James Clear

James Clear quotes on execution

Author of the #1 NYT bestseller Atomic Habits. I write about building better habits.

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Your success depends on the risks you take. Your survival depends on the risks you avoid.


Your current habits are perfectly designed to deliver your current results.


In a world where information is abundant and easy to access, the real advantage is knowing where to focus.


Anticipate, but don’t expect. Anticipation: You’re excited for what the future holds, but you don’t try to control it. Expectation: You try to predict the future and restrict your happiness to one outcome. Always be excited about the possibilities. Never be entitled to them.


If you... 1) develop a bias for moving fast 2) consistently ask, “What’s the real goal here and is there a better way to accomplish it?” ... you can accomplish a lot in one life.


Life is too short to not be pursuing the best opportunity you know of.


You always hold the rights to your effort, but never to your results. Results are entitled to no one. At best, they are on loan and must be renewed each day. All you own is the right to try.


The optimal strategy might be executing a suboptimal plan at a fast pace. Strategy evolves as lessons are learned—and the person who moves faster, learns faster. Learning is a marathon and perfection is a weighted vest.


Giving your best effort does not mean simply working harder at what you were already doing. It can mean that, but it often means searching harder for a better way to do things. Giving your best effort involves execution and strategy.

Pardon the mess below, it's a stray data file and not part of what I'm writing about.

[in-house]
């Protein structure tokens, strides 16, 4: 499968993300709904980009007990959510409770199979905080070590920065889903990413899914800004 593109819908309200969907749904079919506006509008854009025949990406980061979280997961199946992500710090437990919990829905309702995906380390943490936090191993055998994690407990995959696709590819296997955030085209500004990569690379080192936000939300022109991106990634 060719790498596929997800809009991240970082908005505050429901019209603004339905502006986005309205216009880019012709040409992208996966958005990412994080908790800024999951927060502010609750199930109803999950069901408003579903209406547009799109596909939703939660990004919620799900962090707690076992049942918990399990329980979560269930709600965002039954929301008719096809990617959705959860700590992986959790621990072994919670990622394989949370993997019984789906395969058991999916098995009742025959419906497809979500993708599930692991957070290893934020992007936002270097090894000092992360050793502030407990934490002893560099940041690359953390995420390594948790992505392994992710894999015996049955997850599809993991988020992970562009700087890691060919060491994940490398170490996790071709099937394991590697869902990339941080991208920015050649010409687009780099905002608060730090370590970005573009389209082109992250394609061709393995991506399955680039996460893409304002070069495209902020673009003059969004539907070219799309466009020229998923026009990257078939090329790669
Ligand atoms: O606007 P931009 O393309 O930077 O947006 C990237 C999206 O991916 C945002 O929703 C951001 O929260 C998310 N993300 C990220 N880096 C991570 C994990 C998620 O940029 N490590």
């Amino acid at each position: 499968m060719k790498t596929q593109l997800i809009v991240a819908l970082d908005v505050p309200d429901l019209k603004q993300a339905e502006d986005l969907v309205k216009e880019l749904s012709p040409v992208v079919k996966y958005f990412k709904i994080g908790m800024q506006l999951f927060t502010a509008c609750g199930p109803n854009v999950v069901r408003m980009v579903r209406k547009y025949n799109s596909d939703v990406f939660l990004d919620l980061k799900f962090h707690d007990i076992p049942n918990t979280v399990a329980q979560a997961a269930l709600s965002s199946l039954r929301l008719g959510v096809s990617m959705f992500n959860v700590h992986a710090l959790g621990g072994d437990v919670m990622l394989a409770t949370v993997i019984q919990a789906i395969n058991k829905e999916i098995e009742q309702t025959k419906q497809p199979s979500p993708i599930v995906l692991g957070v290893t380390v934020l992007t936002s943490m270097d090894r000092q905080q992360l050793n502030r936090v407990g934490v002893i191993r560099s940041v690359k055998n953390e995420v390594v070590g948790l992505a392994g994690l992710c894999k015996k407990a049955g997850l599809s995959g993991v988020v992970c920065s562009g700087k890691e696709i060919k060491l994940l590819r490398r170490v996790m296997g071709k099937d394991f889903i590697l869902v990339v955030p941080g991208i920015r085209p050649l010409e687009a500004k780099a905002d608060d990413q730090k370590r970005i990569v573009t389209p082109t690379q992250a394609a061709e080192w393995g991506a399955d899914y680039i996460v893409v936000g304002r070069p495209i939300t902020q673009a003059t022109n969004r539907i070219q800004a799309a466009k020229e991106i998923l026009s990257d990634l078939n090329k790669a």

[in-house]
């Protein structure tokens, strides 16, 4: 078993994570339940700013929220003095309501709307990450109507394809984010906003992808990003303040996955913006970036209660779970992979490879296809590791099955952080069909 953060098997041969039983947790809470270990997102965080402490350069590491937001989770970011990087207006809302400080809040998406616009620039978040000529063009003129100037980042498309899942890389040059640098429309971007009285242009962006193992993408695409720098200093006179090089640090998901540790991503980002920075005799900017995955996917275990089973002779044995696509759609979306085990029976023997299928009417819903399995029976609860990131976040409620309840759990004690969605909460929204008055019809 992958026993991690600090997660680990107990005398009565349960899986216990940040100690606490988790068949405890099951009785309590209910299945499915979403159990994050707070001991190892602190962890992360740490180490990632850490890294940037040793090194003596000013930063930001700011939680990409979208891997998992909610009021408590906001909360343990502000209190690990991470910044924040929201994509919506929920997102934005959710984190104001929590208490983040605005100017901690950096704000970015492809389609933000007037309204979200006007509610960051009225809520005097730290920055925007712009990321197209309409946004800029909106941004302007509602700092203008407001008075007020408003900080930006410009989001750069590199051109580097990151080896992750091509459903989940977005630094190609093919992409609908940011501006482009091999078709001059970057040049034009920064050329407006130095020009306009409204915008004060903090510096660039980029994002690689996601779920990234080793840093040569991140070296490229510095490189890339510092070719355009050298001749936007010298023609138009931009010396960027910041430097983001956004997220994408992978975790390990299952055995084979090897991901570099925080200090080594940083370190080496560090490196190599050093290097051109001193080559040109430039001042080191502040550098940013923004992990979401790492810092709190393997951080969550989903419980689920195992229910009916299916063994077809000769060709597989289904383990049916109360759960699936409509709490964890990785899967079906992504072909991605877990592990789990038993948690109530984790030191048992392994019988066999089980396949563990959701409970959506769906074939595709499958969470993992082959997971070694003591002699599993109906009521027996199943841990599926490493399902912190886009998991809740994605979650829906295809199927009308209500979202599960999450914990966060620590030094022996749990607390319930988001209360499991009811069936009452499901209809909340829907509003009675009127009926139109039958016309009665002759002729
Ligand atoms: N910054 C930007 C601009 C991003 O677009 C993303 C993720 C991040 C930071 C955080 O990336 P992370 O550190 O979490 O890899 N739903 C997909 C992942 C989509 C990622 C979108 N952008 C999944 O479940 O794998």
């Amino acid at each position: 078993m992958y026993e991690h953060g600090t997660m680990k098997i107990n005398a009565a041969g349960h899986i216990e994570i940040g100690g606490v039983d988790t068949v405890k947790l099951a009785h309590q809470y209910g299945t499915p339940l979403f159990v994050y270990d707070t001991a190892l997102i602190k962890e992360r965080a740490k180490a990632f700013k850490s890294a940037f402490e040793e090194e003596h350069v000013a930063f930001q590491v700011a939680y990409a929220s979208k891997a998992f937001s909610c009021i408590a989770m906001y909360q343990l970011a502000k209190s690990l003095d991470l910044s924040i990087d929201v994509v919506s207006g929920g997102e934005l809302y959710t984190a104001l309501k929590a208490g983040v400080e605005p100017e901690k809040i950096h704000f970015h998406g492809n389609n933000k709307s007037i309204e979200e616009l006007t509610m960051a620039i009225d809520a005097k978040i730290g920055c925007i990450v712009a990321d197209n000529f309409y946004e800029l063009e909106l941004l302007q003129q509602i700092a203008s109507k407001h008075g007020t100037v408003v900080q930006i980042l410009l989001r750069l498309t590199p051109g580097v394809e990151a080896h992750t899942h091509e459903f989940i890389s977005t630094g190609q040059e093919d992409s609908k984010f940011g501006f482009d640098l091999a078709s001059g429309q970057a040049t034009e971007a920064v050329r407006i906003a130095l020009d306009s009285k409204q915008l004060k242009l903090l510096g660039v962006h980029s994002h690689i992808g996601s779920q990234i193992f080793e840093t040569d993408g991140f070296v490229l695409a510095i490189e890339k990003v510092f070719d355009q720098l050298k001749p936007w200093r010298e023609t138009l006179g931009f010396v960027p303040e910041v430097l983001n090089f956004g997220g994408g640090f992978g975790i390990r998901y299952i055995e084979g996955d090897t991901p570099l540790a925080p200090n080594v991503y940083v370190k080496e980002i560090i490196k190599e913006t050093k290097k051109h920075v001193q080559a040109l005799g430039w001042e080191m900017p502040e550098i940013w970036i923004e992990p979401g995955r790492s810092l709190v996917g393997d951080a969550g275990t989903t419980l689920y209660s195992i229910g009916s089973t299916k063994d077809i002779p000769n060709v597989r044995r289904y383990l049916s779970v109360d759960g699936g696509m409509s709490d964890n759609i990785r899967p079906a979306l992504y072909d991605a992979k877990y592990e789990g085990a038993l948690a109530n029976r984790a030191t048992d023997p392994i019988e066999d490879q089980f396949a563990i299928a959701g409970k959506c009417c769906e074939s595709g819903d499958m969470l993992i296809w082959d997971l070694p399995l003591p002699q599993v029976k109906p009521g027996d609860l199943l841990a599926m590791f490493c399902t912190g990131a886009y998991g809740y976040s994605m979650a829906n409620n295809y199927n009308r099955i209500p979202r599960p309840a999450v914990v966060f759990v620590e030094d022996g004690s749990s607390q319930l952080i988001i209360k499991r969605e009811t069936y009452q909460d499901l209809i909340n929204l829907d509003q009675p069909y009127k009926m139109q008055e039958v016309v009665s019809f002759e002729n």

What are you passionate about? What is your purpose? What is your one true calling? Questions like these are popular, but can be hard to answer. Inversion provides clarity: You can discover what you want to do simply by eliminating everything you don't want to do.


Until you try your best, you’ll never know if it was actually genes/misfortune/bad luck holding you back.


When you copy best practices, you also copy unseen errors.


Speed matters, but stamina matters even more. Go as fast as possible while staying fully recovered. Go fast. Stay fresh.


Type I thoughts = ideas you have Type II thoughts = ideas you act upon Type I thoughts have never changed the world.


Not enough is said about the power of thinking about one topic for a long period of time. If you revisit a topic continually for a few years, most problems (and many solutions) will occur to you at some point. Expertise can be the gradual accumulation of many modest insights.


Your habits are how you embody a particular identity. “We acquire virtues by first having put them into action... We become just by the practice of just actions, self-controlled by exercising self-control, and courageous by performing acts of courage.” —Aristotle Act to become.


Every creative project starts as an imitation. You begin by mapping what you already know or have previously seen onto the situation. But if you iterate and recombine enough, it becomes an original.


Sometimes parents ask me how to apply Atomic Habits to their kids. I’m starting to think the best way is the most straightforward: apply Atomic Habits to yourself. It’s hard to convince them a habit should be a priority when you only make it an option. Show them your best self.


For ideas to truly stick, we must make contact with them repeatedly.

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